Research and Teaching Interests
Dr. Fyfe's general area of interest is in the application of NMR spectroscopy to the investigation and characterization of solids of chemical interest and includes the synthesis of a wide variety of materials and construction of appropriate hardware and the use of complementary techniques such as X-ray diffraction and electron microscopy. Current efforts emphasize high resolution solid-state NMR techniques and NMR microimaging.
In contrast to NMR spectra of liquids and solutions where very narrow signals are observed which can be used for structure elucidations, the NMR spectra of solids generally exhibit broad, mainly featureless absorptions. It is now possible to obtain the same "isotropic average" spectra in the solid state by a combination of the techniques of magnetic dilution, dipolar decoupling and &quo t;Magic Angle" spinning and to increase the signal/noise by cross-polarization. These spectra may be used to determine the structures of solid materials, even if they are non-crystalline, and a large range of nuclei such as 13C, 29Si, 27Al, 11B, 31P can be easily observed. Using these techniques we are investigating a wide variety of solids including polymers, catalysts, gels, surfaces, zeolites and organic and organometallic solids.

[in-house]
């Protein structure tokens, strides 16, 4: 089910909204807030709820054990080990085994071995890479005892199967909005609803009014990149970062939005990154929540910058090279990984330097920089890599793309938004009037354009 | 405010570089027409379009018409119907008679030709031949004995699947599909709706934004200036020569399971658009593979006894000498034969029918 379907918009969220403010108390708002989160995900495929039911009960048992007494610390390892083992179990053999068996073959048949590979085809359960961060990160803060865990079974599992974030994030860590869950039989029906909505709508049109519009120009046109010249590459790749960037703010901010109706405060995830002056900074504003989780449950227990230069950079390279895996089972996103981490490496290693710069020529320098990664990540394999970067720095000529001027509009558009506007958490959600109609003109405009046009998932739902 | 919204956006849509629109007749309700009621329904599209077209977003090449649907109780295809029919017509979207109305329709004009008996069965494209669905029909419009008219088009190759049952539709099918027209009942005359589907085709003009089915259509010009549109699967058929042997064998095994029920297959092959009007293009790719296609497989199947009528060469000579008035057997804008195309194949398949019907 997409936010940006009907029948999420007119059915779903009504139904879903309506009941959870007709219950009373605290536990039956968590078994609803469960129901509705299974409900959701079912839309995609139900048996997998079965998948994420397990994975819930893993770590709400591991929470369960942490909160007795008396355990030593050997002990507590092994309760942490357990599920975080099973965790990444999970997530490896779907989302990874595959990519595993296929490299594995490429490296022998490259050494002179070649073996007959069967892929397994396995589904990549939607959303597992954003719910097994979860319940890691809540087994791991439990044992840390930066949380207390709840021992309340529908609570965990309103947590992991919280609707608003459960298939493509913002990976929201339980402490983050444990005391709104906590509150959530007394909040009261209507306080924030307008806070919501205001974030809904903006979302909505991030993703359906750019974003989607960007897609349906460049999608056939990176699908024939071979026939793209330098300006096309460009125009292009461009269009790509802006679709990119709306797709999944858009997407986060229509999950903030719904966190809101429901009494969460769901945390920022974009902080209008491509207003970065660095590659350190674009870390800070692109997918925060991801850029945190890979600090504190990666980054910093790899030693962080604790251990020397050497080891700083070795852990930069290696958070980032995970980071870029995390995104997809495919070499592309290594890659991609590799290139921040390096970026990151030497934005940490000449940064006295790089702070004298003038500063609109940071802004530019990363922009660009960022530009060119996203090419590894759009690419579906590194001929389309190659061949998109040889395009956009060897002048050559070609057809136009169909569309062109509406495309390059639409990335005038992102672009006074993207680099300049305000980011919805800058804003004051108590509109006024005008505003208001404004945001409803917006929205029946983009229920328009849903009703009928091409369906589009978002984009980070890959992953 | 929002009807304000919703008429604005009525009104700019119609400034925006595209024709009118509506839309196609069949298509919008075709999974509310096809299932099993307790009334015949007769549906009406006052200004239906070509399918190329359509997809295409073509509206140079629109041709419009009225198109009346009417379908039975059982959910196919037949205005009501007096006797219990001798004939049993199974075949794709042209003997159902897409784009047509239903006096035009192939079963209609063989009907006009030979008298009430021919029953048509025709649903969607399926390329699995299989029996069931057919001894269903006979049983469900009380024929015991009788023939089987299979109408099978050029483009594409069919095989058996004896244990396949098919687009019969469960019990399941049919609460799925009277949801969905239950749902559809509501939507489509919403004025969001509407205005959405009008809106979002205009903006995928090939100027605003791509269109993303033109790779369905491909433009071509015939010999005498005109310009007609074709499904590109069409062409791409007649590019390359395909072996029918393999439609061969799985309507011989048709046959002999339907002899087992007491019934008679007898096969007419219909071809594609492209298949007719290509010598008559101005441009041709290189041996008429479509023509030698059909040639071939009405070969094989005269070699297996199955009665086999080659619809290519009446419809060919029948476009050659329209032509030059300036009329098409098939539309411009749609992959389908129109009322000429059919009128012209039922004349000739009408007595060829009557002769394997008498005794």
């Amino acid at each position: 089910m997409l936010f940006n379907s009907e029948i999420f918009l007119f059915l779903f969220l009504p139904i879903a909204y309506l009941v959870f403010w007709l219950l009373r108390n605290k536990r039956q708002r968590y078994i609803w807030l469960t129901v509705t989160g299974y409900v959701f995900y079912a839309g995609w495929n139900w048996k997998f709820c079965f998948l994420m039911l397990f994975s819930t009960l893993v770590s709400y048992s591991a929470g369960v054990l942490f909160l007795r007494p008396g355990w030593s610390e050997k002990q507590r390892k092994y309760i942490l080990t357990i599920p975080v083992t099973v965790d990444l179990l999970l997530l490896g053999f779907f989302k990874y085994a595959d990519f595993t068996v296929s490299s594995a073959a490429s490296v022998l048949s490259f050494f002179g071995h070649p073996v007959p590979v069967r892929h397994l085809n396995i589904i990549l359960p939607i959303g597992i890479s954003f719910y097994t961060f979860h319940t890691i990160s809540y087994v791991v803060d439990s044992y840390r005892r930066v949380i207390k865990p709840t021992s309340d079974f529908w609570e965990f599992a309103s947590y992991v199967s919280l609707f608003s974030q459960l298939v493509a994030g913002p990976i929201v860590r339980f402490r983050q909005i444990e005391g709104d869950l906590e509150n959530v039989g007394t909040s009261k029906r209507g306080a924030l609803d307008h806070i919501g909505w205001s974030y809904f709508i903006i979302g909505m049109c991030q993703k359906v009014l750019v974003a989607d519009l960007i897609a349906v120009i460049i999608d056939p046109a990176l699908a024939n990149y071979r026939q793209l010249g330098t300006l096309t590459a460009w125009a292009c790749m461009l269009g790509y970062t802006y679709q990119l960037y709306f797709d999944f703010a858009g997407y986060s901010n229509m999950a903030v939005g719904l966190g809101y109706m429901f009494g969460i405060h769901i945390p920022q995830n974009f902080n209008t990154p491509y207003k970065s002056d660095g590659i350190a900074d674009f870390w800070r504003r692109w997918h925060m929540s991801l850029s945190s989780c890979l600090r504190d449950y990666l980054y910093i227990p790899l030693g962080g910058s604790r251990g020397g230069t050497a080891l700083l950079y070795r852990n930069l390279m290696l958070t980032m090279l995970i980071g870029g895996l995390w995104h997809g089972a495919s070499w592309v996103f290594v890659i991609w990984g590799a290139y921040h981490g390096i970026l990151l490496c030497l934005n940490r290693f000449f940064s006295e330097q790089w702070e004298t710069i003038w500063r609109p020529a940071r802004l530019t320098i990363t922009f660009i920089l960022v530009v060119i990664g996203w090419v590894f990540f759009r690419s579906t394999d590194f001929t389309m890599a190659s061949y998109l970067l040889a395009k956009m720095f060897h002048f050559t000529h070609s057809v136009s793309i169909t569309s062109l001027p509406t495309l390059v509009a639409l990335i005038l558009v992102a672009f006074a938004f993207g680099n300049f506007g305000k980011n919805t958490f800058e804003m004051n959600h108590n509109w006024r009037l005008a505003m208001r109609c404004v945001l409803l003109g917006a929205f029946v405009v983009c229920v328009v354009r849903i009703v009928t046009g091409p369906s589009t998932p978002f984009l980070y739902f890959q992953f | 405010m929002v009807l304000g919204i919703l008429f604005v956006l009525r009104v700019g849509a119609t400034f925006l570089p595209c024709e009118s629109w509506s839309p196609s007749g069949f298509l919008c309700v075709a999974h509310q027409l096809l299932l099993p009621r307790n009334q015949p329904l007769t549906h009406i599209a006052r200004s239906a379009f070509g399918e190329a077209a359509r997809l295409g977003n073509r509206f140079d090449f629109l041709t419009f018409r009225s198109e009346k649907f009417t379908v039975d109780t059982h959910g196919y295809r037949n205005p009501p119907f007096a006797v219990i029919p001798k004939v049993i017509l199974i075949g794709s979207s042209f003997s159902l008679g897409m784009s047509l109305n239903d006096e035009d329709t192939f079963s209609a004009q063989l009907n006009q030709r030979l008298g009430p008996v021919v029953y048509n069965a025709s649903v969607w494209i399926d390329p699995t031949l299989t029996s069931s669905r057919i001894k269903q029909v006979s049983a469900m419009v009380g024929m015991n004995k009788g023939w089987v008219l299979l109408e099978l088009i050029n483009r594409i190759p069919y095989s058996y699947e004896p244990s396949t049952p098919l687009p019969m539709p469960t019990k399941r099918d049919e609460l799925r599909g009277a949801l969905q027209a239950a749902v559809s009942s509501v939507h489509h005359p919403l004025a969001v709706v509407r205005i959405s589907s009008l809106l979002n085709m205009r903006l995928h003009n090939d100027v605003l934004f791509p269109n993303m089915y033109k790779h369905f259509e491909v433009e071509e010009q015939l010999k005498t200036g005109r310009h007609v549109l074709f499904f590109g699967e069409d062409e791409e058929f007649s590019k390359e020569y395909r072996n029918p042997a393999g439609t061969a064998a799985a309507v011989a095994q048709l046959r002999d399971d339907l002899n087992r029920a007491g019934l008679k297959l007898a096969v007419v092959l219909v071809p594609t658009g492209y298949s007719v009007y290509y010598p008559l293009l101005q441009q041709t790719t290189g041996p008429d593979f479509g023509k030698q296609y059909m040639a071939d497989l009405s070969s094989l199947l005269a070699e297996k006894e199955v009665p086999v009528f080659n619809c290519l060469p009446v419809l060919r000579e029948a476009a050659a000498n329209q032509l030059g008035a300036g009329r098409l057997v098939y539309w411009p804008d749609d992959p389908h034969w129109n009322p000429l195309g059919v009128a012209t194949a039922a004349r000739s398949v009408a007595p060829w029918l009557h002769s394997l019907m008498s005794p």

In NMR imaging, the three-dimensional distribution of a liquid within a solid matrix may be determined in a non-invasive and nondestructive manner (It should be emphasized that only the mobile component is imaged). Current work is centered on multinuclear imaging of small samples with as high a resolution as possible and investigating the effect of temperature on tissue treated with cryoprotectants and the interaction of polymers and composites with liquids and gases.
Lattice structure of zeolite ZSM-5 (Mobil Corp.), the "wonder catalyst" which converts methanol to gasoline together with its high-resolution 29Si MAS NMR spectrum. Changes in the spectra as a function of temperature and when organic molecules are added indicate that the lattice structure changes to accommodate the guest organics.
B.Sc., St. Andrews (1964); Ph.D., St. Andrews (R. Foster, 1966); Medical Research Council Fellow, St. Andrews (1966-67); Killam Postdoctoral Fellow, U.B.C. (C.A. McDowell, 1967-69); Assistant Professor, Guelph (1969-72); Associate Professor, Guelph (1972-78); Professor, Guelph (1978-87); Merck, Sharp and Dohme Award (1981); Sigma Xi Award (1984); Canada Council Killam Research Fellow (1985-87); Barringer Award of Canadian Spectroscopy Society (1985); Fellow of the Royal Society of Canada (1986); Senior Killam Award (1991).